Nothing is more frustrating for family members than to desperately want information about their ill relatives and their treatment, only to be told by a family doctor, psychiatrist, psychiatric nurse or health team worker that they would like to oblige but they can’t because such information is “confidential.”
Alternatively, the psychiatrist may say, “We’ll have to get permission from your son [or whoever the ill person is] to talk to you,” and when the person refuses, most often because they’re psychotic and because their family members may be part of a paranoid delusion, the psychiatrist says, “That’s the law.”
In fact, it isn’t the law. The refusal to share information undermines family involvement as part of the treatment team, for which two-way communication between family members and professionals is essential. The refusal also runs against best practices. It adds to family members’ grief and strain as they struggle with the difficulties of trying to help their ill relative. It also, all too often, leads to tragedy, both because family members don’t have all the information they need and because, without it, their feedback to the psychiatrist in turn is inhibited.
The North Shore Schizophrenia Society encourages professionals to share information with family members and also instructs family members on what the law and “best practices” are on the matter. We explain to family members the importance of insisting they be kept fully in the picture by professionals and give them support to follow through when necessary.
The law is quite clear on the subject. The B.C. Freedom of Information and Protection of Privacy Act (FIPPA) specifically allows information sharing with third parties, including families, for the purpose of continuity of care – indeed, for any purpose consistent with treatment objectives. Similarly, the College of Physicians and Surgeons of British Columbia, in a statement on the issue, makes it clear that psychiatrists and general practitioners have plenty of flexibility allowing them to share information for the benefit of their patients, given that a person with a mental illness may not have insight into their own situation. Indeed, if families are to be part of the treatment team, the question of whether or not to share information shouldn’t even come up, nor would they be seen as “third parties” to begin with. Clinical information about the patient – about the psychosis, medication and dosage, deterioration or improvement, “negative” symptoms (such as lethargy, sleep reversal, impaired cognitive function), and all else that’s relevant – should be shared with family members by psychiatrists, nurses and outpatient workers in the same way they share the information among themselves.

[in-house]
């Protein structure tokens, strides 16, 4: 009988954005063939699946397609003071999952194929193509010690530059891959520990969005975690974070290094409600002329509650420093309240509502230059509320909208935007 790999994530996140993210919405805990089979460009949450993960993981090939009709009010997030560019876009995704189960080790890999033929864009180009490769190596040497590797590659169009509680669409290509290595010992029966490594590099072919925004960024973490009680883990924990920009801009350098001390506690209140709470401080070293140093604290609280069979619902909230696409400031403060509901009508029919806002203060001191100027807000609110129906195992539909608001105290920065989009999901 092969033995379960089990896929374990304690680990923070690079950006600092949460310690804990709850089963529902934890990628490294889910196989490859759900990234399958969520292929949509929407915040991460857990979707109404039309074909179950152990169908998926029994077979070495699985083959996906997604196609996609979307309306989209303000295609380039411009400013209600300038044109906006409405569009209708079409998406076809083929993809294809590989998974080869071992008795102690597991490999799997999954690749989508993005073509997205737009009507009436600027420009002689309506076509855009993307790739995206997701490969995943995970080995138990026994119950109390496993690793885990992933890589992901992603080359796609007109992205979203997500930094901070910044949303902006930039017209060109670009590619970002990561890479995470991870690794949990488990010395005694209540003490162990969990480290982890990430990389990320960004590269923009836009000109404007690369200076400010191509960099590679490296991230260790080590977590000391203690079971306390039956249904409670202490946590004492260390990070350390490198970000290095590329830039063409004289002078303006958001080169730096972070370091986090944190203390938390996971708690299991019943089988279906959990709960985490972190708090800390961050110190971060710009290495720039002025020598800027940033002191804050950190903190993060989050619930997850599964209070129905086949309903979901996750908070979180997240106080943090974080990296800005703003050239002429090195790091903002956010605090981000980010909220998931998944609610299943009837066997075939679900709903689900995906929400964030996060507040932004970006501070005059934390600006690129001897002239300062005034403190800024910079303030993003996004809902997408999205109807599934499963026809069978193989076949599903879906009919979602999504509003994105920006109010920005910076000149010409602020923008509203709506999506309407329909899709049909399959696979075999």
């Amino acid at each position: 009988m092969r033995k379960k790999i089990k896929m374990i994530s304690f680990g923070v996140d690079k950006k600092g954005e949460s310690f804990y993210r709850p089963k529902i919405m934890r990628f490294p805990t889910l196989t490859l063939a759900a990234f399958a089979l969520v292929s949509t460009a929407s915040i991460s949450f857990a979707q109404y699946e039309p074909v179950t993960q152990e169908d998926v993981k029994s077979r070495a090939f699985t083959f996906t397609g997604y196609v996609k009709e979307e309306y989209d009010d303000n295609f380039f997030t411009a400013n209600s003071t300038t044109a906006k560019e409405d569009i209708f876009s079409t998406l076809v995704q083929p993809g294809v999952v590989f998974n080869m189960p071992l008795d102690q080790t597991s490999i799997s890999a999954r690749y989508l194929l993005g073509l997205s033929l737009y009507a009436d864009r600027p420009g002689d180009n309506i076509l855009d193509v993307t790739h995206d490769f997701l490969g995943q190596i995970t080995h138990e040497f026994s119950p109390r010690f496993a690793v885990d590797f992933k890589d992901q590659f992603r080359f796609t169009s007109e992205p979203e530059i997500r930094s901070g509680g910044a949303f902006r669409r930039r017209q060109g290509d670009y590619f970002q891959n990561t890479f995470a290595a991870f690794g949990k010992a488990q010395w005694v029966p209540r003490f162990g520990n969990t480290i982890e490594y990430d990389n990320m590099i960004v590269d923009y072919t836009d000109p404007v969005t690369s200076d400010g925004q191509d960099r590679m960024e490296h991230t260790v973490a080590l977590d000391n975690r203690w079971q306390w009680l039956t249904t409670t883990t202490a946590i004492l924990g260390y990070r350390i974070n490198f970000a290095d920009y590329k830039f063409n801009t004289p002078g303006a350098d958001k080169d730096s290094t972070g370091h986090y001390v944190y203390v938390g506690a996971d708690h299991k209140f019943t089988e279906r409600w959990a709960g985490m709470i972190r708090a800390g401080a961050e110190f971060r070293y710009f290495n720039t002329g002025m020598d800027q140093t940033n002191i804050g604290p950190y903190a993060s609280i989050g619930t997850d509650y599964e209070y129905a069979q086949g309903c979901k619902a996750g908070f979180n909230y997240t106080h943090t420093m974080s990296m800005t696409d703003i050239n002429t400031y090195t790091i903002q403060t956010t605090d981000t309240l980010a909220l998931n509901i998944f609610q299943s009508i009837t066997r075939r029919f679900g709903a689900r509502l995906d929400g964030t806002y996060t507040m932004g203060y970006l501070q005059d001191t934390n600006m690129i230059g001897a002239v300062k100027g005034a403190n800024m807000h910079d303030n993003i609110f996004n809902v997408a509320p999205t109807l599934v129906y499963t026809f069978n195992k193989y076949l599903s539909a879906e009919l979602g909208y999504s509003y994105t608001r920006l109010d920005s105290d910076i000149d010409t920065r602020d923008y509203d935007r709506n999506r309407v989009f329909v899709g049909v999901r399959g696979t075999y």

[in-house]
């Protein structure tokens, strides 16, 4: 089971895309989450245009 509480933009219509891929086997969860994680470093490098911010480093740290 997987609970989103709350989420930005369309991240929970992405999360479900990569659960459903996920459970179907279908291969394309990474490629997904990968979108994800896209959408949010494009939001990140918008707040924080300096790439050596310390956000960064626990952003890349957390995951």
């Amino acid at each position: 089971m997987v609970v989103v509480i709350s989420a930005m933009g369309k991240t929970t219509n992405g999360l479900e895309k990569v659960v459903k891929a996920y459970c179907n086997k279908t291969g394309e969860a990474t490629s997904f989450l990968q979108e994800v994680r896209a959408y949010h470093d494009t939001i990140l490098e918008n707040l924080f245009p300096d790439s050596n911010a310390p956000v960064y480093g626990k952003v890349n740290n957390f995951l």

Not all professionals, citing “confidentiality,” decline to share information. An increasing number of them go out of their way to keep family members informed and to answer their questions. It’s just good medical practice to do so. All too many of them, however, still don’t follow best practices and throw up roadblocks to effective communication.
The refusal to share information is often part of a larger problem: Some psychiatrists and outpatient workers or therapists, who refuse to speak to family members altogether, won’t solicit information and observations from them, or won’t respond to the family’s attempts to communicate and pass on information. Housing workers or agencies also sometimes pick up this habit of not communicating to families.
The North Shore Schizophrenia Society advocates for real collaboration between professionals and families, with family members having “peer status” in the treatment effort and participating fully in the “treatment information network.” Professionals should make sure they share information with concerned family and friends, get them involved, and draw on their observations. Artificial and inappropriate strictures of confidentiality, which preclude such collaboration, should be laid to rest.
Freedom of Information and Protection of Privacy
A fact sheet excerpted from Appendix 13 of the 2005 Guide to the Mental Health Act, explaining how the legislation allows for sharing of health information with families in the case of the mentally ill, and providing examples.
Ontario and BC Privacy Commissioners joint message: personal health information can be disclosed in emergencies and other urgent circumstances
Following tragedies such as the suicide of a student at Carlton University, and the Virginia Tech massacre, two privacy commissioners in Canada issue this news release to clarify that there are situations where sharing health information is legal in certain circumstances
Family Involvement with Mental Health and Addiction Services
Vancouver Coastal Health, 2014
Family involvement means information sharing
A special issue of the NSSS Advocacy Bulletin on the sharing of information with families, providing a detailed analysis of the clinical rationale for information sharing and the failure of many professionals to follow through.